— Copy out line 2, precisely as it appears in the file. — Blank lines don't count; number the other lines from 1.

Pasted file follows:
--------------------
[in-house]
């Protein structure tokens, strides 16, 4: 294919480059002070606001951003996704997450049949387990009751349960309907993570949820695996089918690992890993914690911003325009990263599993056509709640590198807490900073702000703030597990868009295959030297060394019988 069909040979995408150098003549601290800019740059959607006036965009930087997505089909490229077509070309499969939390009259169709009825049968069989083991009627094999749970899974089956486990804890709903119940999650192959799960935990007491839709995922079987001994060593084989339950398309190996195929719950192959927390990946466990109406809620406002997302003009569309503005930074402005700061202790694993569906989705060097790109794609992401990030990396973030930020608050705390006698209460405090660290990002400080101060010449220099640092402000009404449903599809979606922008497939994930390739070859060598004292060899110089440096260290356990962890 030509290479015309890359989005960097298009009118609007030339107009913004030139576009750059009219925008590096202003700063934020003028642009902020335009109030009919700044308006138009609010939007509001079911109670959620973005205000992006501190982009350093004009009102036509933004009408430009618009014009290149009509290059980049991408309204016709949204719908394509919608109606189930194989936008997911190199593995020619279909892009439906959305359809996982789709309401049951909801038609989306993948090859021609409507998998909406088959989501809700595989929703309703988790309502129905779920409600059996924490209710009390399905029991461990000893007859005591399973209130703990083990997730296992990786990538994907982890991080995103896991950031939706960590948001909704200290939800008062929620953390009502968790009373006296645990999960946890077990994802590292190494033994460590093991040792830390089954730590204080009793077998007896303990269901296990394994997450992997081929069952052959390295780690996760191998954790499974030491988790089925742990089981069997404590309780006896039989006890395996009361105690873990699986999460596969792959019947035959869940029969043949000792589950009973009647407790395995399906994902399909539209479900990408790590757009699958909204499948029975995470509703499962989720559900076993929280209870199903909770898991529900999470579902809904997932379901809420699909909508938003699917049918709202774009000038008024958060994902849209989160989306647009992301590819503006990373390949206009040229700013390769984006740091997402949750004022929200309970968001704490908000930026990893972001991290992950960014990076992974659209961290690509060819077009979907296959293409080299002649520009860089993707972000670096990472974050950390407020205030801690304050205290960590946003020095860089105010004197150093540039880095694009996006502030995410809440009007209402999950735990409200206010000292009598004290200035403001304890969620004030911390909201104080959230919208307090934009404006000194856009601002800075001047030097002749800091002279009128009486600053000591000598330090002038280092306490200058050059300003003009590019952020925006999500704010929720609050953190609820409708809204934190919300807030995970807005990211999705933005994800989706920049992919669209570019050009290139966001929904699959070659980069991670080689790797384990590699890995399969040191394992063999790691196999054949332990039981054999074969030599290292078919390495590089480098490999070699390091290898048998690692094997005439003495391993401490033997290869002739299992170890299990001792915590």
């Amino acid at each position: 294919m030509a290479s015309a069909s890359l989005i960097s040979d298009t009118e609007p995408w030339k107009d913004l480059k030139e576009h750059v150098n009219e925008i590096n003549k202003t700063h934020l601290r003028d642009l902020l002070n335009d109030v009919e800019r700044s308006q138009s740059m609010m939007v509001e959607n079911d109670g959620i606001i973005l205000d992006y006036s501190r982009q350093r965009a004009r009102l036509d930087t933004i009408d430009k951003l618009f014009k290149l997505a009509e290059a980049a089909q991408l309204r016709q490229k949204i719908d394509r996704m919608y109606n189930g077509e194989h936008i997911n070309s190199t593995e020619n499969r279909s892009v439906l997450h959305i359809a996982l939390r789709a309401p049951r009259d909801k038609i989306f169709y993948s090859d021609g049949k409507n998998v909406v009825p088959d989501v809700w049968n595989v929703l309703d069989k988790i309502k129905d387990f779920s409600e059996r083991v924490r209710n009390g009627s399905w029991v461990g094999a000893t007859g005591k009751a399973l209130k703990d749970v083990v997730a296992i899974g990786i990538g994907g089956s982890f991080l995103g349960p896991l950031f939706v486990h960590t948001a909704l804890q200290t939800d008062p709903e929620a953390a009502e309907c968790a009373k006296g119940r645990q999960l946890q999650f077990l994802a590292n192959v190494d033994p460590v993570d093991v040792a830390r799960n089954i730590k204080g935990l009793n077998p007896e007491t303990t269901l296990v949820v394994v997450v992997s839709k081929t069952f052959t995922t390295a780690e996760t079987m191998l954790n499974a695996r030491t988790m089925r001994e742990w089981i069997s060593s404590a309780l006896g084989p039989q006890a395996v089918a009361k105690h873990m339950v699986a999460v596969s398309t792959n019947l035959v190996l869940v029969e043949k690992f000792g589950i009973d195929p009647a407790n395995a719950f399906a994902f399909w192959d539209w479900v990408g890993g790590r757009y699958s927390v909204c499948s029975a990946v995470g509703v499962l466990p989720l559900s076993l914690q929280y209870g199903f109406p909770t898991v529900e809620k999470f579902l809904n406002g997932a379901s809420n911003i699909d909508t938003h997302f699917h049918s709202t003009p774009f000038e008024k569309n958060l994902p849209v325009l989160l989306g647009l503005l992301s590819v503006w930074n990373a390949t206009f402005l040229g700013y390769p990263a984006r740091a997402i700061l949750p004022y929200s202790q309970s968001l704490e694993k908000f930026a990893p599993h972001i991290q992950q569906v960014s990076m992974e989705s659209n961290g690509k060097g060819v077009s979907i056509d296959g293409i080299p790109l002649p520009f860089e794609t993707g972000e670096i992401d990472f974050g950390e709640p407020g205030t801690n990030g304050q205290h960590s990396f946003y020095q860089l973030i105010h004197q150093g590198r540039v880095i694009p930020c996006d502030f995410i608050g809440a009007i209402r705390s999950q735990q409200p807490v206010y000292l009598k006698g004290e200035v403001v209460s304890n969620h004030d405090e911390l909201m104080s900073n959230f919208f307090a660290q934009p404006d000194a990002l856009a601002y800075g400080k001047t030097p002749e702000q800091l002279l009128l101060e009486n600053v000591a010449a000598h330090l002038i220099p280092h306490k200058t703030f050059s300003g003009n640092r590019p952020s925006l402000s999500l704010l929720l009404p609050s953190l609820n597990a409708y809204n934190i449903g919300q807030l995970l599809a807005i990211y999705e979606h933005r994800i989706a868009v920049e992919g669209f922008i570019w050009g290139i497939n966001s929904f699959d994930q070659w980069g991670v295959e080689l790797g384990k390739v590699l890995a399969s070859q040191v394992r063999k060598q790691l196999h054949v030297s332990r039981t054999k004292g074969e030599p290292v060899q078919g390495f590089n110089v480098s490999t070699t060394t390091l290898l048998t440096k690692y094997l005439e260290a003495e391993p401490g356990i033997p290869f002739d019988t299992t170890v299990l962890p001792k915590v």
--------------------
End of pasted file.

């Protein structure tokens, strides 16, 4: 294919480059002070606001951003996704997450049949387990009751349960309907993570949820695996089918690992890993914690911003325009990263599993056509709640590198807490900073702000703030597990868009295959030297060394019988 069909040979995408150098003549601290800019740059959607006036965009930087997505089909490229077509070309499969939390009259169709009825049968069989083991009627094999749970899974089956486990804890709903119940999650192959799960935990007491839709995922079987001994060593084989339950398309190996195929719950192959927390990946466990109406809620406002997302003009569309503005930074402005700061202790694993569906989705060097790109794609992401990030990396973030930020608050705390006698209460405090660290990002400080101060010449220099640092402000009404449903599809979606922008497939994930390739070859060598004292060899110089440096260290356990962890 030509290479015309890359989005960097298009009118609007030339107009913004030139576009750059009219925008590096202003700063934020003028642009902020335009109030009919700044308006138009609010939007509001079911109670959620973005205000992006501190982009350093004009009102036509933004009408430009618009014009290149009509290059980049991408309204016709949204719908394509919608109606189930194989936008997911190199593995020619279909892009439906959305359809996982789709309401049951909801038609989306993948090859021609409507998998909406088959989501809700595989929703309703988790309502129905779920409600059996924490209710009390399905029991461990000893007859005591399973209130703990083990997730296992990786990538994907982890991080995103896991950031939706960590948001909704200290939800008062929620953390009502968790009373006296645990999960946890077990994802590292190494033994460590093991040792830390089954730590204080009793077998007896303990269901296990394994997450992997081929069952052959390295780690996760191998954790499974030491988790089925742990089981069997404590309780006896039989006890395996009361105690873990699986999460596969792959019947035959869940029969043949000792589950009973009647407790395995399906994902399909539209479900990408790590757009699958909204499948029975995470509703499962989720559900076993929280209870199903909770898991529900999470579902809904997932379901809420699909909508938003699917049918709202774009000038008024958060994902849209989160989306647009992301590819503006990373390949206009040229700013390769984006740091997402949750004022929200309970968001704490908000930026990893972001991290992950960014990076992974659209961290690509060819077009979907296959293409080299002649520009860089993707972000670096990472974050950390407020205030801690304050205290960590946003020095860089105010004197150093540039880095694009996006502030995410809440009007209402999950735990409200206010000292009598004290200035403001304890969620004030911390909201104080959230919208307090934009404006000194856009601002800075001047030097002749800091002279009128009486600053000591000598330090002038280092306490200058050059300003003009590019952020925006999500704010929720609050953190609820409708809204934190919300807030995970807005990211999705933005994800989706920049992919669209570019050009290139966001929904699959070659980069991670080689790797384990590699890995399969040191394992063999790691196999054949332990039981054999074969030599290292078919390495590089480098490999070699390091290898048998690692094997005439003495391993401490033997290869002739299992170890299990001792915590």